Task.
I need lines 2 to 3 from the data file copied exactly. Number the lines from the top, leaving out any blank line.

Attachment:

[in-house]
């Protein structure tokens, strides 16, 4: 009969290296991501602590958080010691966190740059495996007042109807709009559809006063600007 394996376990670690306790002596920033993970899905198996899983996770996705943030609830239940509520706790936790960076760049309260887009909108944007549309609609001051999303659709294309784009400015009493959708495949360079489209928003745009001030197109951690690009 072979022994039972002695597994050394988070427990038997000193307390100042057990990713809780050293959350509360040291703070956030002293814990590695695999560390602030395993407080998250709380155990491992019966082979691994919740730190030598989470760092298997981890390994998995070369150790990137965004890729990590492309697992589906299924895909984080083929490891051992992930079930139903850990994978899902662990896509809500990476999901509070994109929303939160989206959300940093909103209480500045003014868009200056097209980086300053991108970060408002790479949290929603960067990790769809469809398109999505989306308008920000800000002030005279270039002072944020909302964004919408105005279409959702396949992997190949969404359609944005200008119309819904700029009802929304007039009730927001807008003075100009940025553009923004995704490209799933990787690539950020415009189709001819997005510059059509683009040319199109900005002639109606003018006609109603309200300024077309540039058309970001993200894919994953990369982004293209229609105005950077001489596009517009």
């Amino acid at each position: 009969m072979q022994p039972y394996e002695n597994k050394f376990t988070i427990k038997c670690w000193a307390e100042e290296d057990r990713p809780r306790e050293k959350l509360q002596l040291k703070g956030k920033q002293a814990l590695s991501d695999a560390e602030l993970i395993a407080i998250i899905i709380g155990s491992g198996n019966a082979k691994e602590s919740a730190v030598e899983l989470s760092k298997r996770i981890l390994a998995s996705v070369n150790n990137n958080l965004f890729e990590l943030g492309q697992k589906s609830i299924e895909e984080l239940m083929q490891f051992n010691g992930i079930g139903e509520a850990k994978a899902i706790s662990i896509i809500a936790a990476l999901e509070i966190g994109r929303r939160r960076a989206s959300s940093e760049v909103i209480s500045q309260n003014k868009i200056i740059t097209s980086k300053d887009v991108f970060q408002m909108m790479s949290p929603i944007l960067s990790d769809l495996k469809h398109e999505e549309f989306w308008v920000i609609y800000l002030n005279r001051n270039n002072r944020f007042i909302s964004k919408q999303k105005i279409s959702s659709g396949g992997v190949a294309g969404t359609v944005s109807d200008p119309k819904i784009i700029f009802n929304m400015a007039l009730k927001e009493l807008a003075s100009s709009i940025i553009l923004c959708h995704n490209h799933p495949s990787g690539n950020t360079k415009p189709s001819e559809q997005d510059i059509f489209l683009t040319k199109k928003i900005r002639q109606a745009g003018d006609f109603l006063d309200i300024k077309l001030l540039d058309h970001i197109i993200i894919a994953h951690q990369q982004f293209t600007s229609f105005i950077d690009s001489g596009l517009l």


């Protein structure tokens, strides 16, 4: 009969290296991501602590958080010691966190740059495996007042109807709009559809006063600007 394996376990670690306790002596920033993970899905198996899983996770996705943030609830239940509520706790936790960076760049309260887009909108944007549309609609001051999303659709294309784009400015009493959708495949360079489209928003745009001030197109951690690009 072979022994039972002695597994050394988070427990038997000193307390100042057990990713809780050293959350509360040291703070956030002293814990590695695999560390602030395993407080998250709380155990491992019966082979691994919740730190030598989470760092298997981890390994998995070369150790990137965004890729990590492309697992589906299924895909984080083929490891051992992930079930139903850990994978899902662990896509809500990476999901509070994109929303939160989206959300940093909103209480500045003014868009200056097209980086300053991108970060408002790479949290929603960067990790769809469809398109999505989306308008920000800000002030005279270039002072944020909302964004919408105005279409959702396949992997190949969404359609944005200008119309819904700029009802929304007039009730927001807008003075100009940025553009923004995704490209799933990787690539950020415009189709001819997005510059059509683009040319199109900005002639109606003018006609109603309200300024077309540039058309970001993200894919994953990369982004293209229609105005950077001489596009517009």
């Amino acid at each position: 009969m072979q022994p039972y394996e002695n597994k050394f376990t988070i427990k038997c670690w000193a307390e100042e290296d057990r990713p809780r306790e050293k959350l509360q002596l040291k703070g956030k920033q002293a814990l590695s991501d695999a560390e602030l993970i395993a407080i998250i899905i709380g155990s491992g198996n019966a082979k691994e602590s919740a730190v030598e899983l989470s760092k298997r996770i981890l390994a998995s996705v070369n150790n990137n958080l965004f890729e990590l943030g492309q697992k589906s609830i299924e895909e984080l239940m083929q490891f051992n010691g992930i079930g139903e509520a850990k994978a899902i706790s662990i896509i809500a936790a990476l999901e509070i966190g994109r929303r939160r960076a989206s959300s940093e760049v909103i209480s500045q309260n003014k868009i200056i740059t097209s980086k300053d887009v991108f970060q408002m909108m790479s949290p929603i944007l960067s990790d769809l495996k469809h398109e999505e549309f989306w308008v920000i609609y800000l002030n005279r001051n270039n002072r944020f007042i909302s964004k919408q999303k105005i279409s959702s659709g396949g992997v190949a294309g969404t359609v944005s109807d200008p119309k819904i784009i700029f009802n929304m400015a007039l009730k927001e009493l807008a003075s100009s709009i940025i553009l923004c959708h995704n490209h799933p495949s990787g690539n950020t360079k415009p189709s001819e559809q997005d510059i059509f489209l683009t040319k199109k928003i900005r002639q109606a745009g003018d006609f109603l006063d309200i300024k077309l001030l540039d058309h970001i197109i993200i894919a994953h951690q990369q982004f293209t600007s229609f105005i950077d690009s001489g596009l517009l």